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Japanese Immigrants and the History of Rice in California  

Yu Tokunaga

The cultivation of California rice began in 1909 when a Japanese agricultural engineer succeeded in growing short-grain Japonica rice varieties in Butte County. With commercial cultivation starting in 1912, rice fields rapidly expanded across Northern California. Japanese immigrants, however, continued to eat short-grain rice imported from Japan with a strong sense of affection. This situation dramatically changed in 1918, at around the end of World War I. The war led to an expansion of demand for food worldwide and a serious shortage of rice in Japan, resulting in the steep rise of rice prices and the Kome Sōdō (Rice Riots). The Japanese government decided to ban Japanese rice exports to prevent further inflation and solve the food shortage problem in Japan. This policy marked a turning point from which Japanese immigrants in the mainland United States began to mainly eat California rice. It also sparked serious debates among the Japanese who had heavily relied on Japanese-grown rice for their daily diet, forcing them to redefine their permanent residence in the United States not simply as a place to live but also as the land that provided them with their major source of nutrients. In the 1920s, California rice became a staple for ethnic Japanese residents and an export item to their homeland. This series of changes marked an important period in a history in which the Japanese immigrant experience intersected with the development of US agriculture and the circulation of food around the Pacific Ocean. The history of California rice from the 1900s to the 1930s reveals the shifting US-Japan trade relations as well as the transnational process in which food kept Japanese immigrants culturally connected to the homeland while further rooting them to life in the United States as permanent residents and consumers of California rice.

Article

South Asian Migration to the United States, 1700s–2010s  

Uzma Quraishi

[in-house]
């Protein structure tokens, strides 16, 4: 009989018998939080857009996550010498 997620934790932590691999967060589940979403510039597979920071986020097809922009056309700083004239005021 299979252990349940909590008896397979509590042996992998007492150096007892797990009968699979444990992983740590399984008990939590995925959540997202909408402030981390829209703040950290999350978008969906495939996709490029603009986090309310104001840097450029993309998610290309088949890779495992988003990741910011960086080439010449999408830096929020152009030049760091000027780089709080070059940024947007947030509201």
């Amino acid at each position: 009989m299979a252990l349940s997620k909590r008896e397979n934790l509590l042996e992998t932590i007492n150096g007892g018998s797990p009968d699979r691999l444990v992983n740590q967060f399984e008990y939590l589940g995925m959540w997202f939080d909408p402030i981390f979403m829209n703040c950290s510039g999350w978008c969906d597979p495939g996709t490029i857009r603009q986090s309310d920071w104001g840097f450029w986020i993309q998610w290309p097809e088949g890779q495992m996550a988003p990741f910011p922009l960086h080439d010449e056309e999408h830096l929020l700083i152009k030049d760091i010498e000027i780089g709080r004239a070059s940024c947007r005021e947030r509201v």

Empire looms large in the history of migrations from South Asia to the United States. Although the South Asia region generally denotes the broader Indian subcontinent, historically, most of its US-bound migrations originated in the early 21st-century nation-states of Bangladesh, India, and Pakistan, that is, formerly British India. Beginning in the 1700s, migrant streams from South Asia included such varied categories as coerced and free labor, farmers, students, high-tech workers, and temporary, cyclical, and permanent residents—warranting the use of the term migrants rather than immigrants. In the 18th century, people from the Indian subcontinent were ensnared in British and American imperial circuits of slavery and indenture. A century later, they forged new migration pathways for trade and labor. Employers desired South Asian labor, even as ordinary Americans both spurned South Asians and fetishized their “exotic” goods and exoticized spirituality. In the early 20th century, South Asian migrants on the Pacific Coast mounted a US-based resistance effort to overthrow the British Raj, prompting close state regulation of South Asian migration into North America. Groups such as the Asiatic Exclusion League successfully pressured legislators to pass exclusionary federal immigration policies and legally mandated racial segregation at the municipal and state levels in western states. In the early 1920s, the US court system denied South Asians the right to naturalized citizenship, although ultimately, all Asians per the 1870 naturalization statutes and various Supreme Court rulings. Resident South Asians resisted these strictures for decades, finally meeting with success during World War II. The mid- to late 20th century provided fresh opportunities and challenges for skilled workers from South Asia, though these migrations derived from US global dominance and consolidation of its empire in the postwar era. Throughout, the rights of South Asian migrants, imperial subjects, and citizens were subject to the inconsistent whims of the state.